The Earnings GapThursday 30 Oct 2014
University graduates who went to independent schools earn more than their peers from state schools, new Warwick research shows.
Graduates who went to independent schools earn substantially more than those who went to state schools, according to new research by Claire Crawford, Assistant Professor in the Department of Economics at the University of Warwick.
Independent school graduates earn 7 percent more than their state school peers – even when they attend the same university, study the same subjects and graduate with the same degree class.
Part of that earnings gap is explained by the fact that, on average, independent school graduates attend more prestigious universities and study subjects which tend to be more highly rewarded.
But even amongst graduates who went to the same university to study the same subject and who left with the same degree class, independent school graduates still earn 7 percent more, on average, three and a half years after finishing university than their state-educated peers.
This difference does not arise because graduates who attended independent schools are more likely to enter higher paid professions: comparisons of graduates in the same occupations show that those who went to an independent school still earn 6 percent more, on average, than those who went to a state school.
The wage gap persists even when taking into account that graduates from independent schools are more likely to go into higher-paying occupations.
These are the main findings of a report, ‘Heterogeneity in graduate earnings by socio-economic background’, written by Crawford and Anna Vignoles, Professor of Education at the University of Cambridge. The analysis was undertaken for the Institute for Fiscal Studies (IFS), a politically independent research organization, and funded by the Nuffield Foundation, a charitable trust that funds research aimed at improving well-being. Crawford and Vignoles are research fellows at IFS.
Their work examined the earnings of graduates who left university in 2007 approximately 3.5 years after they graduated (January 2011). It compared the earnings of those who had previously attended a state school with those who had previously attended an independent school while doing their A-levels. Their findings:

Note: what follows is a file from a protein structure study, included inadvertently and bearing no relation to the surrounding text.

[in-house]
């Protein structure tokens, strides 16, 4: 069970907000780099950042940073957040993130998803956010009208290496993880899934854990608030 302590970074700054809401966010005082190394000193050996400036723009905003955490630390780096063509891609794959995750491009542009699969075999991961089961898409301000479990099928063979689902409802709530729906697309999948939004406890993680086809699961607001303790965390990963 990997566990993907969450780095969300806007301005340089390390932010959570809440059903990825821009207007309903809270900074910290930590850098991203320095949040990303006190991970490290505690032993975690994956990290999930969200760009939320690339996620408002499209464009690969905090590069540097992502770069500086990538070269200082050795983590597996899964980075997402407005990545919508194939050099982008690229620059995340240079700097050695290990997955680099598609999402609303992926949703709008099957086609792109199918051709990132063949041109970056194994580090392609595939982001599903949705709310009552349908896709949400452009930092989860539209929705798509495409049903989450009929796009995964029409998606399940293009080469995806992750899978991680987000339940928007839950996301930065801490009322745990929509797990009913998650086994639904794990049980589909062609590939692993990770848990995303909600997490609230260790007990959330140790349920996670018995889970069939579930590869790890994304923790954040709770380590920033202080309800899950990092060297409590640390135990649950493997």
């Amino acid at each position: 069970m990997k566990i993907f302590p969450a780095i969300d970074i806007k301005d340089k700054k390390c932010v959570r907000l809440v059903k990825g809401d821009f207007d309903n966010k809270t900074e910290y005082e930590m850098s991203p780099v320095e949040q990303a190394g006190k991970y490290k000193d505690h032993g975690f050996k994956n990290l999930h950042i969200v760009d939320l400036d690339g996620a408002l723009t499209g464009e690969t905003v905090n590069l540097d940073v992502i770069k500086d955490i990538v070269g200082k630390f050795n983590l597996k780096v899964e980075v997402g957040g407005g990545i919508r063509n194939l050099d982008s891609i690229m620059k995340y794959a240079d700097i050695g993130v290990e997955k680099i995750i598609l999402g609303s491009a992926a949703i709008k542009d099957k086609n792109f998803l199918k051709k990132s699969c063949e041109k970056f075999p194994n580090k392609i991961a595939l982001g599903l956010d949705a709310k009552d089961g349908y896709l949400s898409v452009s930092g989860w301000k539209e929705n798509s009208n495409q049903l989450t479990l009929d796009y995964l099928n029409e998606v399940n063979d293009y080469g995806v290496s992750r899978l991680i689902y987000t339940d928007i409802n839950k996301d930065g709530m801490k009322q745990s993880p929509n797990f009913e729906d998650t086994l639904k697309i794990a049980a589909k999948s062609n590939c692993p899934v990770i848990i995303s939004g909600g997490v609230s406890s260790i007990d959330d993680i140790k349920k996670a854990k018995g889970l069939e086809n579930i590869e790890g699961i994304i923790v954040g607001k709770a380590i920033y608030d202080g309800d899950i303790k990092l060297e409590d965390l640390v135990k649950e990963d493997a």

Aongst graduates who are in work 3.5 years after leaving university, those who previously attended an independent school earn 17 percent more, on average, than those who attended a state school.
Some of this difference arises because independent school students are, on average, more likely to go to more research-intensive universities and study subjects which tend to be more highly rewarded. But even after accounting for that difference, graduates who previously attended an independent school still earn 7 percent more, on average, than graduates who previously attended a state school.
The wage gap cannot be entirely explained by the fact that graduates from independent schools are more likely to go into higher-paying occupations. Those from independent schools still earn an average of 6 percent more than their state-school peers even when they have the same backgrounds, studied the same subject in the same university and went into the same occupation. This is equivalent to around £1,500 more per year, on average, the data show.
‘Education is often regarded as a route to social mobility, but our research shows that, even amongst those who succeed in obtaining a degree, family background – and in particular the type of school they went to – continues to influence their success in the work place,’ Crawford said.
‘These results suggest that there is a pressing need to understand why private schooling confers such an advantage in the labour market, even amongst similarly achieving graduates, and why higher education does not appear to be the leveler it was hoped to be.’